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Javier Carlos Vázquez (born July 25, 1976) is a former Major League Baseball starting pitcher. Previously, he pitched for the Florida Marlins (2011), Atlanta Braves (2009), Chicago White Sox (2006–2008), Arizona Diamondbacks (2005), New York Yankees (2004, 2010) and Montreal Expos (1998–2003). Vázquez was born in Ponce, Puerto Rico.

Personal life

Vázquez is married to Kamille Vázquez. They have three children: Kamila, Javier Josué, and Kariana. Vázquez claims that he dislikes being the center of attention outside of the playing field and describes himself as a ‘house man’ spending his free time with his children. Vázquez is also interested in art pieces especially the ones that are produced by Puerto Rican artists and he possesses paintings by Wichie Torres and Iván Rosario. He is a wine aficionado and is educating himself about the different classes of wine in order to begin a private collection. Vázquez has also expressed that he has always been interested in charity work, this interest was fueled by his parents as he states that a Christian upbringing and their support when he began practicing sports were part of this influence.

Professional career

Minor Leagues

Vázquez was a 5th round draft pick of the Montreal Expos in the 1994 amateur draft. The same year, he began his professional career with the Montreal Expos’s Rookie ball club in West Palm Beach, Florida, the GCL Expos. He struck out 56, walking 15, in a team leading 67 innings pitched. In 1995 he was promoted to the class A Albany Polecats where in 102 innings he struck out 87 but also walking 47. In 1996 with class A Delmarva Shorebirds he pitched 164.1 with a team leading 173 strikeouts and 57 walks. The following year he started with high A ball, West Palm Beach Expos, striking out 100 and walking 28 in 112 innings, before moving up to Class AA Harrisburg Senators where he struck out 47 and walked 12 in 42 innings.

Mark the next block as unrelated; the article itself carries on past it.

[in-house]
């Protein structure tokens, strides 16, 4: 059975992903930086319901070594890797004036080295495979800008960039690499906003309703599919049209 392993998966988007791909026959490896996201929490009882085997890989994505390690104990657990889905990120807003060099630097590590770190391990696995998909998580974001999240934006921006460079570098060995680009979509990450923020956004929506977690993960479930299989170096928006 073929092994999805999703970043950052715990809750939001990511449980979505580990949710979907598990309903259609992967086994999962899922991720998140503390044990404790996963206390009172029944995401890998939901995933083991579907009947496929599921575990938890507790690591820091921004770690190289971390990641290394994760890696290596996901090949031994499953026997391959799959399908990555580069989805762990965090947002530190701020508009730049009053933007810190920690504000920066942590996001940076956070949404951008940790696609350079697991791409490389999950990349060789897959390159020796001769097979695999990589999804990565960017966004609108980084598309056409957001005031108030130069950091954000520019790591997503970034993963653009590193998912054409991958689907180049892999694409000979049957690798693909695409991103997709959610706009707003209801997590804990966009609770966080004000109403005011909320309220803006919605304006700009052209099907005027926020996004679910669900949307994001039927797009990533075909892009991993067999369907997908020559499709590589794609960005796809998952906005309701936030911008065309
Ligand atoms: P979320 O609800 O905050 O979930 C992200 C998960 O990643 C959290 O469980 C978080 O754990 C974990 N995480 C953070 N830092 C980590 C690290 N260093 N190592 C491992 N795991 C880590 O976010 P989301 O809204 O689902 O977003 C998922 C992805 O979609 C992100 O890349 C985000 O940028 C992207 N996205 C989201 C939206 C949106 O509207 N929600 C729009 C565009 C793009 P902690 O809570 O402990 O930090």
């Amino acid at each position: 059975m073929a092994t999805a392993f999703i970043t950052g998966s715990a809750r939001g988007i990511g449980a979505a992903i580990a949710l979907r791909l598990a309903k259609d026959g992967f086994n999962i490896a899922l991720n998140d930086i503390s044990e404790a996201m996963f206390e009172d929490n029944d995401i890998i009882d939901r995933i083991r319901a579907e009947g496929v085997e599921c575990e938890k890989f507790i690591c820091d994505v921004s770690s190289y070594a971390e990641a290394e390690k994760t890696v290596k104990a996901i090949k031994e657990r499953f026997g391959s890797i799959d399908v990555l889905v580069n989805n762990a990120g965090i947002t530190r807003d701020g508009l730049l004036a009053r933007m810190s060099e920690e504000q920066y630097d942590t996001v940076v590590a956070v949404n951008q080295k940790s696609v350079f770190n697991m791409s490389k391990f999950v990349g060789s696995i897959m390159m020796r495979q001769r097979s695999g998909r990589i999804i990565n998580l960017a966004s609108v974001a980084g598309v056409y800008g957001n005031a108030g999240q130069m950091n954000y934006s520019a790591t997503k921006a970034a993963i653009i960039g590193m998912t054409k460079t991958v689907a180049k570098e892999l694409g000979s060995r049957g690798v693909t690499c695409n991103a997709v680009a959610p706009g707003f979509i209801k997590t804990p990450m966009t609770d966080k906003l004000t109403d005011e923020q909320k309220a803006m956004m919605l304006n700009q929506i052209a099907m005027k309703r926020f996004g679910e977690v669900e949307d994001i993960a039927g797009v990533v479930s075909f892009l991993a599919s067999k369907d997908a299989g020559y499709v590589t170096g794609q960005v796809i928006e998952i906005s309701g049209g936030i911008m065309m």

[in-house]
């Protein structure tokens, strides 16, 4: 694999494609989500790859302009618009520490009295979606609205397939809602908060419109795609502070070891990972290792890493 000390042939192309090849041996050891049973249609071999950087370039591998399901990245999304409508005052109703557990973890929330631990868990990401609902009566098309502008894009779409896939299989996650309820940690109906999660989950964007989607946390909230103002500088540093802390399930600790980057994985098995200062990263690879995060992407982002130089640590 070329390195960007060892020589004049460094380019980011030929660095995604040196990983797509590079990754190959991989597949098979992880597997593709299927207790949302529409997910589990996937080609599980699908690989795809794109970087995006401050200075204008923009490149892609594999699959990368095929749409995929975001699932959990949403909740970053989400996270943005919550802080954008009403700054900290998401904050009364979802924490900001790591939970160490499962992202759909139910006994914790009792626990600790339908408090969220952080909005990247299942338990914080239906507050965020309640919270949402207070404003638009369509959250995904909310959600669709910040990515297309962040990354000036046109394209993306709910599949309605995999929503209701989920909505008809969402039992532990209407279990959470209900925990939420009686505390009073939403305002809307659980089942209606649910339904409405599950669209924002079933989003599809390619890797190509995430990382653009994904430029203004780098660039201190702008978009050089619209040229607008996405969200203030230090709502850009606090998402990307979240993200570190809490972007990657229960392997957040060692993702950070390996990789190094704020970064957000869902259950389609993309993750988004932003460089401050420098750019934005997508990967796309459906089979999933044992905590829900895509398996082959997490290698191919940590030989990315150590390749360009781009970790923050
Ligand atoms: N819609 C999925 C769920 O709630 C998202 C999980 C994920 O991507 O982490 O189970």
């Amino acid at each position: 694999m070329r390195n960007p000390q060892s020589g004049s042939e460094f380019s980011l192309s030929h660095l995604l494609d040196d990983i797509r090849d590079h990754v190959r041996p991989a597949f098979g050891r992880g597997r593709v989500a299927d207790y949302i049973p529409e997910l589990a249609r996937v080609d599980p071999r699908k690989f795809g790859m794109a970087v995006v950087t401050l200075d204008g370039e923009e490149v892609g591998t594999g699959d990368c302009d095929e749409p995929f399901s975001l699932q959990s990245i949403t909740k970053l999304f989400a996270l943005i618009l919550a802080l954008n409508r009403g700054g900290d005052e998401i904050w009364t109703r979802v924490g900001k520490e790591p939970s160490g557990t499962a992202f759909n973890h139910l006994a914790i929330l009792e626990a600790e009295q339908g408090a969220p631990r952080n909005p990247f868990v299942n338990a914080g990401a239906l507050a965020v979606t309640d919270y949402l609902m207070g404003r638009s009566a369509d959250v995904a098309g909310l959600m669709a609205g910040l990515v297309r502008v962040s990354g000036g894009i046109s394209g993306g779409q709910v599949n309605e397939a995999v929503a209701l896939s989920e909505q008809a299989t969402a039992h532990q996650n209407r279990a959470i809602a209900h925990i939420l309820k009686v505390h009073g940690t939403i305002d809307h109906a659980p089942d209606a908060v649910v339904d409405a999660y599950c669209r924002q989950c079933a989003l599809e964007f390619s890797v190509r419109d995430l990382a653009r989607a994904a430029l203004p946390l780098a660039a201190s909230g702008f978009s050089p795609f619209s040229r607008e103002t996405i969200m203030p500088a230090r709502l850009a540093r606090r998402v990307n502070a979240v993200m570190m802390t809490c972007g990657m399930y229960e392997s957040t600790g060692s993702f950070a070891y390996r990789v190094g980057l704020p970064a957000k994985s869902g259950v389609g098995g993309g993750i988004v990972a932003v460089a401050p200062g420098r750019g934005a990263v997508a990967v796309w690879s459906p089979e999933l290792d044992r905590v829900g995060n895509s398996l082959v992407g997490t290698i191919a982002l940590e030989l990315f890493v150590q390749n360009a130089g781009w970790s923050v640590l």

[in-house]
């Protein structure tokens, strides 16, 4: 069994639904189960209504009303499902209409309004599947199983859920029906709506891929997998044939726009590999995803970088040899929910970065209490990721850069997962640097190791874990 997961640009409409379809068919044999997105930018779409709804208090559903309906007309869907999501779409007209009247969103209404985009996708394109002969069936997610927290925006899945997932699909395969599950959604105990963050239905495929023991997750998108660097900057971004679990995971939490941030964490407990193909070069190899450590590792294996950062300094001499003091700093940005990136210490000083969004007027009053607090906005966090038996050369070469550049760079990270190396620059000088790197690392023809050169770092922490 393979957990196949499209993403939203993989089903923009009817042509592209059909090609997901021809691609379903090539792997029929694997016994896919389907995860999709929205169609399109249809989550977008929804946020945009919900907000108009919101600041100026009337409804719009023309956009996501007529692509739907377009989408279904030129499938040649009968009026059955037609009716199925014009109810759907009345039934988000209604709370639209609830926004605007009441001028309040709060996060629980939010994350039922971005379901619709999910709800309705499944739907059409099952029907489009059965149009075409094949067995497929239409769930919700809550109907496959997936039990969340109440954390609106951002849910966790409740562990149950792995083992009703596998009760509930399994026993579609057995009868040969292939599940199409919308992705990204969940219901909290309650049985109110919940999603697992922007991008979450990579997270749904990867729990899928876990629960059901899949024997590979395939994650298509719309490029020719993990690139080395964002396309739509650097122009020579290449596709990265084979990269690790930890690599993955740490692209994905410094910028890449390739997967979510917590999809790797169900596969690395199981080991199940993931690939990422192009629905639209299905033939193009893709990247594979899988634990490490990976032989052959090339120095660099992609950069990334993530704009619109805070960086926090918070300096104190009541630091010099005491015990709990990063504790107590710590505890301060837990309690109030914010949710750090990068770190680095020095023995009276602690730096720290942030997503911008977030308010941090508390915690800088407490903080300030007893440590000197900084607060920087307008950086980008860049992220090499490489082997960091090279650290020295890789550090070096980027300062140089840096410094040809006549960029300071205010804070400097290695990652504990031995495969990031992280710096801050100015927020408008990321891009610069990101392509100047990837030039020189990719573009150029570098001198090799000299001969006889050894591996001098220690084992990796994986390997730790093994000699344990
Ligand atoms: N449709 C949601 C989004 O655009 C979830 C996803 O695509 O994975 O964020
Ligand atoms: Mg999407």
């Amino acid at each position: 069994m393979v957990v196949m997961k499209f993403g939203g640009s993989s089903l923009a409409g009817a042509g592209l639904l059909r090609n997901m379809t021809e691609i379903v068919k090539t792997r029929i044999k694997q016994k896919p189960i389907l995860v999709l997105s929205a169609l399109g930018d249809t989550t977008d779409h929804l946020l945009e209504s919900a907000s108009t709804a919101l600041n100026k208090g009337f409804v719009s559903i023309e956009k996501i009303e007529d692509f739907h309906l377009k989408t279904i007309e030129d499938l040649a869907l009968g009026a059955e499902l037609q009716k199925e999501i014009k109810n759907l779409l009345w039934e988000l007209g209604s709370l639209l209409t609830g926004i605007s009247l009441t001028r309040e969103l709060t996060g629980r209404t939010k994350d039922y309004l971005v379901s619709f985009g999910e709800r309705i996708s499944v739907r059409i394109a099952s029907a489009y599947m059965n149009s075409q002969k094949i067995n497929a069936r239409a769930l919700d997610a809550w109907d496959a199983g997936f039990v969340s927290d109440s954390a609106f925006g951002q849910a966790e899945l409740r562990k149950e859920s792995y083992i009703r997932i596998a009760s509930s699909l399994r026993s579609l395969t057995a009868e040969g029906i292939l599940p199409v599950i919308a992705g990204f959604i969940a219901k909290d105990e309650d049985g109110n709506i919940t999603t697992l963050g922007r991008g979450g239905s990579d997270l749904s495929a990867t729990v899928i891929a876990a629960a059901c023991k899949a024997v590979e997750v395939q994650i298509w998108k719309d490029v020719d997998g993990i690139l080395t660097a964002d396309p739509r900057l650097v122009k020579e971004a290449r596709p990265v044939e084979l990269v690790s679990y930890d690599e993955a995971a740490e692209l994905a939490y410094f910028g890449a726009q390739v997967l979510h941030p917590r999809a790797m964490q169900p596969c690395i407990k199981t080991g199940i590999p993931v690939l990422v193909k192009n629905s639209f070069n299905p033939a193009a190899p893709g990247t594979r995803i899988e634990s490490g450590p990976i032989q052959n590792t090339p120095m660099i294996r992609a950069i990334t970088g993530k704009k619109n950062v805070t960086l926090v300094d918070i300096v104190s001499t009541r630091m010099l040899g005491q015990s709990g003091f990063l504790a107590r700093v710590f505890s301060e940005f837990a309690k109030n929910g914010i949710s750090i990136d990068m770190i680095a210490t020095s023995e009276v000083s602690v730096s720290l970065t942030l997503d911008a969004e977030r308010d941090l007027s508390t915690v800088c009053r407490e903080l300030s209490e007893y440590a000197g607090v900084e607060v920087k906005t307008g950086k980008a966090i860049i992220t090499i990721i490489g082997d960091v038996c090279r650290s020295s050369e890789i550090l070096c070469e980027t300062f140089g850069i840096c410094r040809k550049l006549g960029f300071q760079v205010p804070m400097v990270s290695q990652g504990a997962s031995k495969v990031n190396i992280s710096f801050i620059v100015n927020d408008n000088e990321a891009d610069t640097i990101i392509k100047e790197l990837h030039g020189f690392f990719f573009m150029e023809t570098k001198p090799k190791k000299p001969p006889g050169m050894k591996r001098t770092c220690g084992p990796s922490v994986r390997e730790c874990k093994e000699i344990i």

Montreal Expos (1998-2003)

Vázquez made his Major League debut for the Expos on April 3, 1998 pitching five innings in the loss. He picked up his first win May 26 against the Arizona Diamondbacks. He finished his rookie seasons starting 32 games, pitching 172 innings and striking out 139 batters.

In 1999, as part of a young Expos rotation of “twentysomething”, “tall”, “power” pitchers Vázquez started the season as the team’s number three pitcher but, after being sent back to the minor leagues would miss a month and a half of the major league season. He finished the year with 26 starts, including his first career shut out September 14 against the Dodgers, 154 innings and 131 strikeouts causing ESPN to write that he had “turn[ed] the corner … dramatically.” He was the losing pitcher when David Cone, of the New York Yankees, pitched a perfect game against the Expos on July 18, 1999.

In 2000, Vázquez had become the opening day start of the Expos. He was thought of as a promising young pitcher and pitched the team’s opening game on April 5 against the Los Angeles Dodgers, striking out five batters in seven innings in an Expos win. The Expos would win his following three starts and eight of his first eleven leaving the Expos at 27–23 on June 1. In the wake of injuries to pitchers Matt Blank, Mike Thurman and Hideki Irabu, Vázquez’s 2.79 ERA, good for fourth-best in the NL, was noted as a key part to their success. After a sweep of the Baltimore Orioles and a win against the New York Yankees the Expos were at 31–23, 2nd behind the Atlanta Braves in the NL East, 3rd in the entire National League. His June sixth start, under pressure, Vázquez struck out 7 batters in 6 innings but he also walked four and gave up a home run to Bernie Williams, the Expos lost and would go on to lose seven of their next nine leaving them at 33–31, eighth in the National League. The Expos would finish 67–95 and Vázquez would pitch 217 innings, striking out 196 while only walking 61. He was invited to play in the 2000 Japanese All-Star Series 2000.

By 2001, Vázquez had become the ace of the Expos pitching staff thought of as a “bright young star and an All-Star for years to come.” On April second he opened the season in Chicago, pitching five innings, striking out five but walking three against the Cubs. The Expos won a close game five to four. He pitched better the following start, the home opener at Olympic Stadium striking out nine without issuing any walks in seven innings and would finish the season with 223 innings pitched, 208 strikeouts, while only walking 44.